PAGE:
“We’re definitely not at a level at these numbers where you’d say, ‘OK, it’s now, quote, endemic, and we’re business as usual,'” Kim-Farley said. “I think, however, that probably indicates what we could see in the future, that we will see low levels in the community, people can relax and let their guard down a bit. But then there will be other times when we might see surges coming. … This is a time when we mask ourselves again. So I think there may be a bit, and hopefully these surges will become fewer, more spread out, and less intense as we go.
As of Thursday, 19 California counties were at the high community level — Alameda, Butte, Contra Costa, Del Norte, El Dorado, Fresno, Kings, Lake, Madera, Marin, Monterey, Napa, Placer, Sacramento, San Benito, Santa Clara, Solano , Sonoma and Yolo. However, only Alameda County has reinstated a public indoor mask mandate.
Ferrer said Los Angeles County would do the same if it fell into the COVID-19 community high for two consecutive weeks.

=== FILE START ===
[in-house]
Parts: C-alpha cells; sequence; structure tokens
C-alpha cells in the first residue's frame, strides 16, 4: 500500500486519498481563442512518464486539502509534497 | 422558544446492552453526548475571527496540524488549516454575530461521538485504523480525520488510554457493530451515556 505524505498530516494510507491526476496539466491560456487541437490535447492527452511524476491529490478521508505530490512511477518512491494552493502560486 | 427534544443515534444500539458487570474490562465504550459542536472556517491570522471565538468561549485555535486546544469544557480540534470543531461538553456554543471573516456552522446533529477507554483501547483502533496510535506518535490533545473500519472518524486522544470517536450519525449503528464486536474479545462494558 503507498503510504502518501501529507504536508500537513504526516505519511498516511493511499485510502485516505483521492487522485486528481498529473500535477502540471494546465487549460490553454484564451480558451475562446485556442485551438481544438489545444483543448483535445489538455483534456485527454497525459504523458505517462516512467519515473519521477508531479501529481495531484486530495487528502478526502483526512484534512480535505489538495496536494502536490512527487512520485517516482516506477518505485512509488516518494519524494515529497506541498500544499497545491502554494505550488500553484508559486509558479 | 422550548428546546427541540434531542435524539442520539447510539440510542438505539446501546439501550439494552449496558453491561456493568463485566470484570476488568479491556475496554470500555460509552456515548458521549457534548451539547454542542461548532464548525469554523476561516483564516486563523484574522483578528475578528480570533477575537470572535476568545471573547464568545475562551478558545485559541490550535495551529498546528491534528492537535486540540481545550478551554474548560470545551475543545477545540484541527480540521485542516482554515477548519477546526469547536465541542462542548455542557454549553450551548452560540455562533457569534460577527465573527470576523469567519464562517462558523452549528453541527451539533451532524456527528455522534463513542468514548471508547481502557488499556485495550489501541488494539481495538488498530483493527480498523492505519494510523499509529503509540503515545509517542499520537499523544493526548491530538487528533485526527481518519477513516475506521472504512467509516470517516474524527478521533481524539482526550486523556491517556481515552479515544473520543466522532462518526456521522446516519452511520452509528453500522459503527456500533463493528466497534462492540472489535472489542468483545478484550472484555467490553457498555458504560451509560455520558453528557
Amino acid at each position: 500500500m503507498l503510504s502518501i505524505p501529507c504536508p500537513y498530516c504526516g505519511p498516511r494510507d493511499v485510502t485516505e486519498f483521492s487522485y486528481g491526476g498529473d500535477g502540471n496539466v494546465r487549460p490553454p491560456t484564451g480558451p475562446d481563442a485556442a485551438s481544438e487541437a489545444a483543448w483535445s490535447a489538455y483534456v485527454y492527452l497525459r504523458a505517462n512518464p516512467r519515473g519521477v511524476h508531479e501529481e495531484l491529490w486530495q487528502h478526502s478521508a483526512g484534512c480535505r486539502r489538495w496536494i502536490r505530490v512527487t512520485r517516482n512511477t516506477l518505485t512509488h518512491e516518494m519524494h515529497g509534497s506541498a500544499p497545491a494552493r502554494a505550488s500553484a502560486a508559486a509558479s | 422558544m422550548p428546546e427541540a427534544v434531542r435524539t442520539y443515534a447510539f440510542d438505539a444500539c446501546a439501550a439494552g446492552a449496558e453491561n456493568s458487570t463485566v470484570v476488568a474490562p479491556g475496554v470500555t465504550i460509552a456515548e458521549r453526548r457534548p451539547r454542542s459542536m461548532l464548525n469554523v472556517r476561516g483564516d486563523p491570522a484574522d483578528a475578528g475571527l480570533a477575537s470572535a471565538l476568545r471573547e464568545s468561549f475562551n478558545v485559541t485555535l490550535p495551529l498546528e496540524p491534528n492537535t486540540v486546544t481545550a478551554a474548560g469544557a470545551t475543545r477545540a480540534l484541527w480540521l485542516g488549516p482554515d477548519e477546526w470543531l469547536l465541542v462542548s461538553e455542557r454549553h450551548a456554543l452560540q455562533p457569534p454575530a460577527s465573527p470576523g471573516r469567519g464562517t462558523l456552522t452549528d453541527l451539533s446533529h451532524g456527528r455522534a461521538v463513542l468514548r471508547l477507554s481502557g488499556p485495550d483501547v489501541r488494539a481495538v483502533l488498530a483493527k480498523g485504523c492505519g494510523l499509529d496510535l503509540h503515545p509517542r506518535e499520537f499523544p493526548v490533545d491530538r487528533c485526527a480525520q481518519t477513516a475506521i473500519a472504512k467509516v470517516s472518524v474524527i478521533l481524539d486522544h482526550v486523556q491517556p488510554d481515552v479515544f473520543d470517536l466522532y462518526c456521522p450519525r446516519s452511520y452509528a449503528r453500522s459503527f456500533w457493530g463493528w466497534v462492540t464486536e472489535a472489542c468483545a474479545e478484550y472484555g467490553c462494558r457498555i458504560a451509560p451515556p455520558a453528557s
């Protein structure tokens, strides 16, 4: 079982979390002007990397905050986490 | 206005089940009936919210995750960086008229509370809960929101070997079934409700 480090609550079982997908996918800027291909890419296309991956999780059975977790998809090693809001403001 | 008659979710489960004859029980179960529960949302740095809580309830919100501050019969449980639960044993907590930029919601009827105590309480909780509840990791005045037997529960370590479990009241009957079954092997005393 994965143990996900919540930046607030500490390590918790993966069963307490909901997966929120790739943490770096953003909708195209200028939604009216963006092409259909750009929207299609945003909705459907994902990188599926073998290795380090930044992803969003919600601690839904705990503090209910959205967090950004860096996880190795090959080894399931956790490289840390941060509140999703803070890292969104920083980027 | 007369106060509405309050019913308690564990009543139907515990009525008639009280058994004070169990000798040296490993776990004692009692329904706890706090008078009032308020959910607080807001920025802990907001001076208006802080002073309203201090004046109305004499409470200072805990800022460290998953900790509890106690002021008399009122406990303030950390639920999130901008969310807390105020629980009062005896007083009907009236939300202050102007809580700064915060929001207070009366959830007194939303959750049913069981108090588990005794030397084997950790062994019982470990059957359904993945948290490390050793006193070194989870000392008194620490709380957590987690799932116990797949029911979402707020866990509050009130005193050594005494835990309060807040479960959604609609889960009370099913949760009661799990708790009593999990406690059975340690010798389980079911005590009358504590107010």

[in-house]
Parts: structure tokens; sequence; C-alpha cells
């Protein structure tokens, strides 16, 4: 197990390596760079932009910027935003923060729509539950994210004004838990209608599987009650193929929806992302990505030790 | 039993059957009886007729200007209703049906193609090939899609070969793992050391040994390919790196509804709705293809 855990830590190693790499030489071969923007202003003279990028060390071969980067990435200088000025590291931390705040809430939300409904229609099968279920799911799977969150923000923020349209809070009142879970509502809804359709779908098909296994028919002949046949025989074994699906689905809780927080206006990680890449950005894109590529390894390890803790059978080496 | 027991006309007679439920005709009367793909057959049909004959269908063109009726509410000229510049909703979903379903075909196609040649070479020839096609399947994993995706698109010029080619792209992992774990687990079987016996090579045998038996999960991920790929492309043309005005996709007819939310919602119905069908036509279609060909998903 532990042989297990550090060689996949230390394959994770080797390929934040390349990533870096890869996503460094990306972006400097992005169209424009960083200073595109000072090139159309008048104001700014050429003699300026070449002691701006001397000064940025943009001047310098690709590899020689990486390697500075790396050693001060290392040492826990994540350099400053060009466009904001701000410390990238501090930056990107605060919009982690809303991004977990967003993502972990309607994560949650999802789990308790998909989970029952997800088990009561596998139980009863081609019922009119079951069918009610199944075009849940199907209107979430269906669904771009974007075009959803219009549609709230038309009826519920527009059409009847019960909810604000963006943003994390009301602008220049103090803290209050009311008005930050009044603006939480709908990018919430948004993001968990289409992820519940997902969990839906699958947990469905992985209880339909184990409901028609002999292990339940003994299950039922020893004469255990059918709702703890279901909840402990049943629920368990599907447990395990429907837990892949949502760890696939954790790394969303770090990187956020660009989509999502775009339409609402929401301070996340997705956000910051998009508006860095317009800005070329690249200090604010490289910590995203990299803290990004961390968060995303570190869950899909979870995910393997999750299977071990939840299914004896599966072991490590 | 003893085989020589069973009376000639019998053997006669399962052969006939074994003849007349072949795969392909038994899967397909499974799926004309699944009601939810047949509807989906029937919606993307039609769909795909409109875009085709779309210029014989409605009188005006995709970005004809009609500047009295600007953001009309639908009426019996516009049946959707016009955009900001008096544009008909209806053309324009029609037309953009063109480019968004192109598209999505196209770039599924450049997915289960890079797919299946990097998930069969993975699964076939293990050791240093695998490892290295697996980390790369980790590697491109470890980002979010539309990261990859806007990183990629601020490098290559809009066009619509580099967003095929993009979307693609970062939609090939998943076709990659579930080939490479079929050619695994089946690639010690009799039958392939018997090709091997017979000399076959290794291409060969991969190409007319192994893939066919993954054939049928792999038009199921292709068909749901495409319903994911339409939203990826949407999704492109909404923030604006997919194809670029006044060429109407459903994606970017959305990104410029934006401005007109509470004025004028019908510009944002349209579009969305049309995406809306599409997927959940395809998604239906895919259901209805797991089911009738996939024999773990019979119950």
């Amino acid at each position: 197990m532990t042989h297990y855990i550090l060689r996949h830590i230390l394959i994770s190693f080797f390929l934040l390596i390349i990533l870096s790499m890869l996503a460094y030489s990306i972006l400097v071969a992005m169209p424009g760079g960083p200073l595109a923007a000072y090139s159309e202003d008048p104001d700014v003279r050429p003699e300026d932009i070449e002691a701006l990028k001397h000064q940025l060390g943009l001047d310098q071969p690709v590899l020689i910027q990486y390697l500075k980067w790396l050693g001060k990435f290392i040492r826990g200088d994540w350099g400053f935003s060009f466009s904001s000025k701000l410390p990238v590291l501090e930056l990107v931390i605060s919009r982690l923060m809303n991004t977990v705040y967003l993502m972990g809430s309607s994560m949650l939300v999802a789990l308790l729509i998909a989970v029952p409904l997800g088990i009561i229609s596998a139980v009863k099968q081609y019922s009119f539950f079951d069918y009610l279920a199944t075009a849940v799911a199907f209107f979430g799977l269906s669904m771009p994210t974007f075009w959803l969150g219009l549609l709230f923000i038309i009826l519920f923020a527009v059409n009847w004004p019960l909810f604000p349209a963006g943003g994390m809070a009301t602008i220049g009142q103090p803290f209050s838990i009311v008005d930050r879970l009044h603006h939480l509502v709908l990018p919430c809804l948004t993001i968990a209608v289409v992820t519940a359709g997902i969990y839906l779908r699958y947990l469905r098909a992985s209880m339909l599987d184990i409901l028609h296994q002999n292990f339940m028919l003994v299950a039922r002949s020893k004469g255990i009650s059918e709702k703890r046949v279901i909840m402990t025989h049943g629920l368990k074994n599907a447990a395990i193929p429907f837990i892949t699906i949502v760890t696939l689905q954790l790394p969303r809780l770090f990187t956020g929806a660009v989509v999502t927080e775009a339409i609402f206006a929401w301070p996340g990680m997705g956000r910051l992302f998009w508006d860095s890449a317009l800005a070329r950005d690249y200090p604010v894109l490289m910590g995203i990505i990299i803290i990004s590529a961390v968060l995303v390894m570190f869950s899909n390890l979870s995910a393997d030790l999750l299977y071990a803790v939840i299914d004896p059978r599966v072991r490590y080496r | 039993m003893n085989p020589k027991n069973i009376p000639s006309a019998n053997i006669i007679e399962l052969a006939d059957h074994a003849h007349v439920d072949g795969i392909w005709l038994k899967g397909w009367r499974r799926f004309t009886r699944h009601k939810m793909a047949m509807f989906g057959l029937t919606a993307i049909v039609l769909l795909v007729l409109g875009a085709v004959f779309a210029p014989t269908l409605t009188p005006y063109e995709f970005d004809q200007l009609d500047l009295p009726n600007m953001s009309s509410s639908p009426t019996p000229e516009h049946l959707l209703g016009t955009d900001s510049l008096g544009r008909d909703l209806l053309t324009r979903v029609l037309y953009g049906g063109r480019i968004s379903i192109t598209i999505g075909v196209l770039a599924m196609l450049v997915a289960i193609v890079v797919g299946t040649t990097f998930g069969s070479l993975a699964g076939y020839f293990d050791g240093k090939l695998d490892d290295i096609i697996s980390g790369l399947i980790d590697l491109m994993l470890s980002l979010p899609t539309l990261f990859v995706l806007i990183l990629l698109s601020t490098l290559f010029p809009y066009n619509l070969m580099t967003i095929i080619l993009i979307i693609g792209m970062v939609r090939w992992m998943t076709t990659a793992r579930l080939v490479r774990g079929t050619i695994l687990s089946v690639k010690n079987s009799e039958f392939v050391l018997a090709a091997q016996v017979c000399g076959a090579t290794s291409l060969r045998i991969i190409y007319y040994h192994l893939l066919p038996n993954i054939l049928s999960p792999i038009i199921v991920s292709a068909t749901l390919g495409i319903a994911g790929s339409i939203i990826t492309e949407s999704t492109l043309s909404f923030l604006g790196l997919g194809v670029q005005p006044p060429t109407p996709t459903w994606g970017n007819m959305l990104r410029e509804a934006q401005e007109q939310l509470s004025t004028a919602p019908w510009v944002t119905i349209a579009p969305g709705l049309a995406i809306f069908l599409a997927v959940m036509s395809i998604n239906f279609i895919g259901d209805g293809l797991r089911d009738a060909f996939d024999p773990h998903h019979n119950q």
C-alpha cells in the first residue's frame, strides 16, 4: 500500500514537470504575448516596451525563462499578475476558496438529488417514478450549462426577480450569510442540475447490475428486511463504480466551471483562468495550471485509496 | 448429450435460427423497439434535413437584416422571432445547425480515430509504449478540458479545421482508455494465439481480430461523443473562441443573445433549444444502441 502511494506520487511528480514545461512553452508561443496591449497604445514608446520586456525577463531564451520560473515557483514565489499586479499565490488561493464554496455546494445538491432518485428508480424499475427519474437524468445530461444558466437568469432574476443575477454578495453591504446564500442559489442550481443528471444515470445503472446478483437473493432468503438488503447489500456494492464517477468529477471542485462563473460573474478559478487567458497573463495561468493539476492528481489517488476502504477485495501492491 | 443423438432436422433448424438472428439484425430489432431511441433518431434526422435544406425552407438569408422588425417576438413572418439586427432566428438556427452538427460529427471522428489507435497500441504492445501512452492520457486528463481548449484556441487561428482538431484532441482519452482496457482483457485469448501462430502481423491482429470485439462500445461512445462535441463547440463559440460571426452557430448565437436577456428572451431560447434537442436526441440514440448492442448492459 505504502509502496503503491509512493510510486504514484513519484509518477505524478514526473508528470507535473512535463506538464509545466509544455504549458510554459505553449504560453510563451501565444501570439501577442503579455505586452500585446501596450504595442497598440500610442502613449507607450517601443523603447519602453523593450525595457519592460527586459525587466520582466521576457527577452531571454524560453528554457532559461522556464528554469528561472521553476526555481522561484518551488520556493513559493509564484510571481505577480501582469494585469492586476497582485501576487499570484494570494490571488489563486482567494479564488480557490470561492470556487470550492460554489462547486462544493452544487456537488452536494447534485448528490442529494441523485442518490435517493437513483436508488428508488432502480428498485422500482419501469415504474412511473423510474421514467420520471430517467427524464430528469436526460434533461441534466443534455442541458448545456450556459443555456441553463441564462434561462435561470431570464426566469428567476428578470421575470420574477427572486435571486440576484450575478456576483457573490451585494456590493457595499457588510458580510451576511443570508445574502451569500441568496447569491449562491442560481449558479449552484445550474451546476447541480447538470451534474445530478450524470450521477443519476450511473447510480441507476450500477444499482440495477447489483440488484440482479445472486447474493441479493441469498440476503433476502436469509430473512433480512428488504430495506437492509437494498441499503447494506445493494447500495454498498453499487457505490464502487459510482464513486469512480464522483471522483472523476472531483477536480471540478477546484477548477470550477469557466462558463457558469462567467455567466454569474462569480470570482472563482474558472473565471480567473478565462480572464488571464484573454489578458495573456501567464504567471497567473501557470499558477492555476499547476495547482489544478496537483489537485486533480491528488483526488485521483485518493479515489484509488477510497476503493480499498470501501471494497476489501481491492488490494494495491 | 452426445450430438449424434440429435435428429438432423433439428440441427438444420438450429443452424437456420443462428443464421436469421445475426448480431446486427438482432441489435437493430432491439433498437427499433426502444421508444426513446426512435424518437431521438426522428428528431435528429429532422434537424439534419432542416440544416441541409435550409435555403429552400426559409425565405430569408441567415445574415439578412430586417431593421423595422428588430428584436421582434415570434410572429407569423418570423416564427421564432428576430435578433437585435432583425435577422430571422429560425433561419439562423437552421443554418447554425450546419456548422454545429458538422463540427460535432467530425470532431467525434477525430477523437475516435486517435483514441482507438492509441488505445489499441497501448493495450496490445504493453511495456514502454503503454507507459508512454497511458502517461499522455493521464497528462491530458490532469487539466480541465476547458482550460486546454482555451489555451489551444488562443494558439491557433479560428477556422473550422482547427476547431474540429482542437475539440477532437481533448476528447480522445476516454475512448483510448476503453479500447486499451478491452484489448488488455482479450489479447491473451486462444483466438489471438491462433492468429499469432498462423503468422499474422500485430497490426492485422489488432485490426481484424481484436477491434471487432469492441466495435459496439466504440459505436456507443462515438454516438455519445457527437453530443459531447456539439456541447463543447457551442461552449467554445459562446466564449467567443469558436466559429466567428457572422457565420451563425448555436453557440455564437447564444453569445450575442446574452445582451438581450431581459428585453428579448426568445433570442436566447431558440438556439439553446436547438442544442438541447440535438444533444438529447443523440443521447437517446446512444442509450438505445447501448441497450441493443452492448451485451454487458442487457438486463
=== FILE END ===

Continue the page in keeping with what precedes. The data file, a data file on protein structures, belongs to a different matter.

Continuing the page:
LA County, like the state as a whole, continues to strongly recommend that residents wear masks indoors in public. But Ferrer acknowledged “it’s a very difficult needle to thread” and said an unintended consequence of years of health orders could be that people don’t grasp the urgency of a recommendation.
“People now assume that if we don’t issue orders and demand security measures, it’s because it’s not essential, and that’s not what we meant,” he said. she declared. “We have always benefited from having people who are able to listen, ask questions and then, for the most part, align with security measures. And I think because it’s been so long, because there’s so much fatigue at this point and desperation in a sense to go back to normal practices, people are waiting for that order before they go ahead and to take this reasonable precaution.